Following its investigation of Google in 2012, FTC staff issued a report recommending that the agency sue the tech giant for anti-competitive behavior. However, for the FTC decided against suing the tech giant. The report, which was confidential and not intended to be disseminated to the public, was inadvertently disclosed as part of a records request from the FTC according to the Wall Street Journal’s (“WSJ”) story. A lawsuit would have likely led to huge financial penalties and other restrictions on the company’s business practices.
In the report, FTC staff argued that Google demonstrated anticompetitive behavior in at least three areas: 1) improving its search results by copying content from websites such as Amazon and then threatening to remove those websites from Google if they objected; 2) forbidding companies from bolstering advertising campaigns on other websites by using data that they gathered from running advertising on Google’s ad platform; and 3) restricting websites from displaying search results from both Google and one of its competitors. Furthermore, Google also allegedly harmed companies such as Yelp and Orbitz by favoring its own shopping and travel services in search results, the FTC report said. This was the major issue in the investigation, but FTC staff wrote that bringing a case on this point would be difficult because Google could argue that its action led to a better interface for search-engine users.
Following the report’s release, the European Union levied its own anti-trust charges against Google. The EU’s charges come after years of investigation and three attempted settlements with Google. Specifically, the EU charged Google with abusing its dominant position in Internet search services in Europe by systematically favoring its own comparison-shopping product, Google Shopping. As a result, Google faces a fine of up to $6 billion, which represents more than a quarter’s worth of profits, or up to 10 percent of the company’s annual turnover. This would mark the first time that formal charges are being brought against Google by the EU. Under EU rules, Google will have 10 weeks to respond to the allegations and call a hearing to present a defense. The new Competition Commissioner, Margrethe Vestager, said “It’s not based on the merits of Google shopping that it always comes up first in search. Dominant companies can’t abuse their dominant position to create advantage in related markets.” In addition to this antitrust lawsuit, the Commission has also opened a separate antitrust investigation into Google’s Android OS. The claim there is that Google is abusing its dominant position by requiring device manufacturers to bundle its own services and applications with the open-source operating system.
However, Google is not taking this news lying down. In fact, Google has gone on the offensive against the WSJ, the EU, and any other naysayers alleging that Google received preferential treatment by the FTC based upon its relationship with the White House. In addition to the FTC’s report becoming public, the WSJ has also alleged that Google received preferential treatment because of its close ties to the White House. According to the WSJ, Google has visited the White House approximately 230 times since President Obama took office in 2009, which included visits while the FTC was investigating the Internet giant for antitrust violations. In response to these allegations of preferential treatment, Google has responded that, “We think it is important to have a strong voice in the debate and help policy makers understand our business and the work we do to keep the Internet open, to build great products, and to fuel economic growth,” Niki Christoff, a Google spokeswoman, told the WSJ. The White House has also denied that any preferential treatment has been given to Google.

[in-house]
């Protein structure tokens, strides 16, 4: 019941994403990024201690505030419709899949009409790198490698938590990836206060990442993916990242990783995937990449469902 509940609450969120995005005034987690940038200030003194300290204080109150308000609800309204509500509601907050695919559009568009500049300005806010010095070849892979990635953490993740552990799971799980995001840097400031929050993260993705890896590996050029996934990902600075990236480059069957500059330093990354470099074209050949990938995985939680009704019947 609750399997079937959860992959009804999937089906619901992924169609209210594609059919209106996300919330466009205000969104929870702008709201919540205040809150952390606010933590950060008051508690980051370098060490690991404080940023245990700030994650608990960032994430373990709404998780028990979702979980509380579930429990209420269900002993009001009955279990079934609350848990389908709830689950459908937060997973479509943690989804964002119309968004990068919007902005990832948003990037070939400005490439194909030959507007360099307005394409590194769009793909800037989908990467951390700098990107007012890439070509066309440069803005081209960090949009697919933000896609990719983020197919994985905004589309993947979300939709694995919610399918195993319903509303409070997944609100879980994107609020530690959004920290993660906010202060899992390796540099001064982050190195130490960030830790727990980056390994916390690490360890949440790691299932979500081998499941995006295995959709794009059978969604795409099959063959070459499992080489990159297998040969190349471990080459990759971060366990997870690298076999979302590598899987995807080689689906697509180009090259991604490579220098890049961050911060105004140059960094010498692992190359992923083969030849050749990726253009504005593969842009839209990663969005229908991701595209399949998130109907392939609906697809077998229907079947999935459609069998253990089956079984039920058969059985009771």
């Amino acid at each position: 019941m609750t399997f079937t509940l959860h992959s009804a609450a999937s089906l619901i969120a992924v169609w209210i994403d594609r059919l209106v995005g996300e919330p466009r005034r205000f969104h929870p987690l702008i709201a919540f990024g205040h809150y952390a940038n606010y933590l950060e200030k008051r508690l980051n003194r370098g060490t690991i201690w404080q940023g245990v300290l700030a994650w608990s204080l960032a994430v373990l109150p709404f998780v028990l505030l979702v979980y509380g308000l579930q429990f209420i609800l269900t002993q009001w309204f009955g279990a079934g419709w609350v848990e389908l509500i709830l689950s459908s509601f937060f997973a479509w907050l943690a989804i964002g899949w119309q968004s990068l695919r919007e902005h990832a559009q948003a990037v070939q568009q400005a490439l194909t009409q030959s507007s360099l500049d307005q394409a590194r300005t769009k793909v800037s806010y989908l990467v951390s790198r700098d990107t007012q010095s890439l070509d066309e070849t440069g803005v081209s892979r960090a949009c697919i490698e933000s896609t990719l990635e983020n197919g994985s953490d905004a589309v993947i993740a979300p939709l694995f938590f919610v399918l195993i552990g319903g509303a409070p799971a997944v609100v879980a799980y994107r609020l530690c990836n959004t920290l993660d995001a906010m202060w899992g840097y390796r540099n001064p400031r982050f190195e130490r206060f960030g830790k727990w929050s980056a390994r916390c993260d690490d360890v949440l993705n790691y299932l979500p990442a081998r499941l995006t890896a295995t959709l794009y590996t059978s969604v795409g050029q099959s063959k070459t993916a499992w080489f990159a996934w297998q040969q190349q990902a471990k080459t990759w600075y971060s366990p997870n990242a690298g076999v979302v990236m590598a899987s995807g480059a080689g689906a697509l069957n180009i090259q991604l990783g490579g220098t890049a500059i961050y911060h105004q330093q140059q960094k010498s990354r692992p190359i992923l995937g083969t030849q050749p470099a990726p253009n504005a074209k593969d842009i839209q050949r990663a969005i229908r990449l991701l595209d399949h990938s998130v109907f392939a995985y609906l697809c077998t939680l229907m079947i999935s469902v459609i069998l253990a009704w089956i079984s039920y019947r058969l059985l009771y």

The FTC, in a very unusual move, was prompted to issue its own defensive press release regarding the allegations that Google received preferential treatment based on its relationship with the White House. According to the FTC:
Today’s Wall Street Journal article “Google Makes Most of Close Ties to White House” makes a number of misleading inferences and suggestions about the integrity of the FTC’s investigation. The article suggests that a series of disparate and unrelated meetings involving FTC officials and executive branch officials or Google representatives somehow affected the Commission’s decision to close the search investigation in early 2013. Not a single fact is offered to substantiate this misleading narrative.
From its formal response, it’s clear that the FTC is not amused with the allegations levied by the WSJ. Google is similarly unimpressed. In a recent blog post on the company’s public policy blog, Google took shots at the WSJ and its owner, Rupert Murdoch with a laughing baby as its centerpiece. Google’s blog posting, authored by Rachel Whetstone, the company’s vice president of communications and policy, countered several what it termed “inaccuracies” in the WSJ’s story. The blog then goes on to note that the FTC, several state Attorneys General, and courts in both Germany and Brazil had determined that Google’s conduct was lawful. The blog then concludes with a GIF saying “Aha!”
Given the EU’s new charges against Google, it appears that the company’s antitrust problems may be beginning anew, and that the WSJ is very interested in making sure they stick this time. It remains to be seen what will come of the WSJ’s other allegations concerning the White House and the FTC’s decision not to file its own charges against Google.